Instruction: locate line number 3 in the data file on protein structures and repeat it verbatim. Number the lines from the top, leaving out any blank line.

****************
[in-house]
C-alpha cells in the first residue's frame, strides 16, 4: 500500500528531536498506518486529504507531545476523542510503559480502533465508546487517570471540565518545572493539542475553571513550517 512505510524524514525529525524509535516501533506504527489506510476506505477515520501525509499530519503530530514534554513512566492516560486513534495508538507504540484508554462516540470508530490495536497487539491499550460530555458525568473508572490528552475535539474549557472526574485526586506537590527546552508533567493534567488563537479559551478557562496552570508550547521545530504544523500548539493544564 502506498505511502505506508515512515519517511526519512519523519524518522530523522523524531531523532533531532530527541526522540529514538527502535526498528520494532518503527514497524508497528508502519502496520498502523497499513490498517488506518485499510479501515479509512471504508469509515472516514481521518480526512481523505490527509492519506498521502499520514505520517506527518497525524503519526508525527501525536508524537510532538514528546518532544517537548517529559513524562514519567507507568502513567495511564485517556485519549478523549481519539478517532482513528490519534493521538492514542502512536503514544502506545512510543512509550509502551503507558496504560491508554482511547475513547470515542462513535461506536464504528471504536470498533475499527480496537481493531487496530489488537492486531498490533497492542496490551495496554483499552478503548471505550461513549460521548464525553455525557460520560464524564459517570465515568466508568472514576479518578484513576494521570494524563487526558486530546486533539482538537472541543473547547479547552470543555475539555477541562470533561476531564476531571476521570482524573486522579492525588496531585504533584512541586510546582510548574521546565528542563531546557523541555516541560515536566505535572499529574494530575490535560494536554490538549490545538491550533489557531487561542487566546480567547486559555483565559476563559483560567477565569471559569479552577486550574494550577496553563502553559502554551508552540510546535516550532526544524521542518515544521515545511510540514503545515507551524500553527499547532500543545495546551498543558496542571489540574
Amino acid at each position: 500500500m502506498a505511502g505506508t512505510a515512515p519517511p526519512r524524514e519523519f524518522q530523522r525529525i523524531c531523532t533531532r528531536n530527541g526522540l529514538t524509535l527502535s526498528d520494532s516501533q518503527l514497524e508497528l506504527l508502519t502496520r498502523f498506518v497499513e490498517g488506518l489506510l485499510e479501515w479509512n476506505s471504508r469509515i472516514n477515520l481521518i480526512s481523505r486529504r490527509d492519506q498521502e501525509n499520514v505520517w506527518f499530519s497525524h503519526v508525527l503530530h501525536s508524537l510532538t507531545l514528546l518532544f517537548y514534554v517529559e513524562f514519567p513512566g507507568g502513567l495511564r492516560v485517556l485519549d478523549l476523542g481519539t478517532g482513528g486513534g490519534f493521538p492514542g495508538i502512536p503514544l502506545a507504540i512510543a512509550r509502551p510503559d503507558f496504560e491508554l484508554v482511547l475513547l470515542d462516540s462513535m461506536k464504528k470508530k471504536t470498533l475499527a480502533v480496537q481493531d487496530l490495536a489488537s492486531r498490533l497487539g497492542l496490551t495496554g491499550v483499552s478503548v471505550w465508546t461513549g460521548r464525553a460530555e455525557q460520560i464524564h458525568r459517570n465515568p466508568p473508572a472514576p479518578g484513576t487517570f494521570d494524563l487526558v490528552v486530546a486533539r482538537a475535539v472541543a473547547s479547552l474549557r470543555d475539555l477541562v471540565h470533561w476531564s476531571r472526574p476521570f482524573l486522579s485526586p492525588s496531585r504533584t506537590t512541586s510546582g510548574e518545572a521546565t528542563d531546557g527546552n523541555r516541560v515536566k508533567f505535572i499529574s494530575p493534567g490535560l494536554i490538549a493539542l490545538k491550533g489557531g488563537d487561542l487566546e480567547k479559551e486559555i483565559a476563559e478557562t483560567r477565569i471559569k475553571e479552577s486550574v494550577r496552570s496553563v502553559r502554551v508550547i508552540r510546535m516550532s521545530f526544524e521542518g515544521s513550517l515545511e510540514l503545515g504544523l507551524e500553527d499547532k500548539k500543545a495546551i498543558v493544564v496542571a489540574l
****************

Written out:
Amino acid at each position: 500500500m502506498a505511502g505506508t512505510a515512515p519517511p526519512r524524514e519523519f524518522q530523522r525529525i523524531c531523532t533531532r528531536n530527541g526522540l529514538t524509535l527502535s526498528d520494532s516501533q518503527l514497524e508497528l506504527l508502519t502496520r498502523f498506518v497499513e490498517g488506518l489506510l485499510e479501515w479509512n476506505s471504508r469509515i472516514n477515520l481521518i480526512s481523505r486529504r490527509d492519506q498521502e501525509n499520514v505520517w506527518f499530519s497525524h503519526v508525527l503530530h501525536s508524537l510532538t507531545l514528546l518532544f517537548y514534554v517529559e513524562f514519567p513512566g507507568g502513567l495511564r492516560v485517556l485519549d478523549l476523542g481519539t478517532g482513528g486513534g490519534f493521538p492514542g495508538i502512536p503514544l502506545a507504540i512510543a512509550r509502551p510503559d503507558f496504560e491508554l484508554v482511547l475513547l470515542d462516540s462513535m461506536k464504528k470508530k471504536t470498533l475499527a480502533v480496537q481493531d487496530l490495536a489488537s492486531r498490533l497487539g497492542l496490551t495496554g491499550v483499552s478503548v471505550w465508546t461513549g460521548r464525553a460530555e455525557q460520560i464524564h458525568r459517570n465515568p466508568p473508572a472514576p479518578g484513576t487517570f494521570d494524563l487526558v490528552v486530546a486533539r482538537a475535539v472541543a473547547s479547552l474549557r470543555d475539555l477541562v471540565h470533561w476531564s476531571r472526574p476521570f482524573l486522579s485526586p492525588s496531585r504533584t506537590t512541586s510546582g510548574e518545572a521546565t528542563d531546557g527546552n523541555r516541560v515536566k508533567f505535572i499529574s494530575p493534567g490535560l494536554i490538549a493539542l490545538k491550533g489557531g488563537d487561542l487566546e480567547k479559551e486559555i483565559a476563559e478557562t483560567r477565569i471559569k475553571e479552577s486550574v494550577r496552570s496553563v502553559r502554551v508550547i508552540r510546535m516550532s521545530f526544524e521542518g515544521s513550517l515545511e510540514l503545515g504544523l507551524e500553527d499547532k500548539k500543545a495546551i498543558v493544564v496542571a489540574l